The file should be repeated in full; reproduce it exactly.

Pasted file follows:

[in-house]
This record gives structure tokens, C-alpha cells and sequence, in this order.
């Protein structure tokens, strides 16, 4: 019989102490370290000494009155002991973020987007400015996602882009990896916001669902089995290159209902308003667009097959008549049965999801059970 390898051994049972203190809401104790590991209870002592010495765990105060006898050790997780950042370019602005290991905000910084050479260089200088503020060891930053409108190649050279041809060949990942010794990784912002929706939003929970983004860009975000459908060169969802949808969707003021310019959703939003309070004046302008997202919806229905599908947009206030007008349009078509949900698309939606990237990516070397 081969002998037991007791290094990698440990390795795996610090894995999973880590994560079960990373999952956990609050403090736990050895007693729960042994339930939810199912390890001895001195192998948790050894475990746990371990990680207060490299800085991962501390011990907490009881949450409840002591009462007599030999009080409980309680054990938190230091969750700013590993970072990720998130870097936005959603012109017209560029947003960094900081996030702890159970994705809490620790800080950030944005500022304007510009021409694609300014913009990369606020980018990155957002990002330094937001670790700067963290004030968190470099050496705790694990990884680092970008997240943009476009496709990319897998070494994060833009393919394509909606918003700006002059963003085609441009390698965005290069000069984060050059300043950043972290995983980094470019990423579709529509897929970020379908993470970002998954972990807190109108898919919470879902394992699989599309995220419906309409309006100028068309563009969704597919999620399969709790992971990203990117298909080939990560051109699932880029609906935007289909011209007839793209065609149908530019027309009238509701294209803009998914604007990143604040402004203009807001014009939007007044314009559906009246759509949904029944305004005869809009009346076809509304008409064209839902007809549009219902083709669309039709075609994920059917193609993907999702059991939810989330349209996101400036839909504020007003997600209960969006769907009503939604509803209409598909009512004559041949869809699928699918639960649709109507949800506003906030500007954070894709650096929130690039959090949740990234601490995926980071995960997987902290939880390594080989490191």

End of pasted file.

[in-house]
This record gives structure tokens, C-alpha cells and sequence, in this order.
């Protein structure tokens, strides 16, 4: 019989102490370290000494009155002991973020987007400015996602882009990896916001669902089995290159209902308003667009097959008549049965999801059970 390898051994049972203190809401104790590991209870002592010495765990105060006898050790997780950042370019602005290991905000910084050479260089200088503020060891930053409108190649050279041809060949990942010794990784912002929706939003929970983004860009975000459908060169969802949808969707003021310019959703939003309070004046302008997202919806229905599908947009206030007008349009078509949900698309939606990237990516070397 081969002998037991007791290094990698440990390795795996610090894995999973880590994560079960990373999952956990609050403090736990050895007693729960042994339930939810199912390890001895001195192998948790050894475990746990371990990680207060490299800085991962501390011990907490009881949450409840002591009462007599030999009080409980309680054990938190230091969750700013590993970072990720998130870097936005959603012109017209560029947003960094900081996030702890159970994705809490620790800080950030944005500022304007510009021409694609300014913009990369606020980018990155957002990002330094937001670790700067963290004030968190470099050496705790694990990884680092970008997240943009476009496709990319897998070494994060833009393919394509909606918003700006002059963003085609441009390698965005290069000069984060050059300043950043972290995983980094470019990423579709529509897929970020379908993470970002998954972990807190109108898919919470879902394992699989599309995220419906309409309006100028068309563009969704597919999620399969709790992971990203990117298909080939990560051109699932880029609906935007289909011209007839793209065609149908530019027309009238509701294209803009998914604007990143604040402004203009807001014009939007007044314009559906009246759509949904029944305004005869809009009346076809509304008409064209839902007809549009219902083709669309039709075609994920059917193609993907999702059991939810989330349209996101400036839909504020007003997600209960969006769907009503939604509803209409598909009512004559041949869809699928699918639960649709109507949800506003906030500007954070894709650096929130690039959090949740990234601490995926980071995960997987902290939880390594080989490191």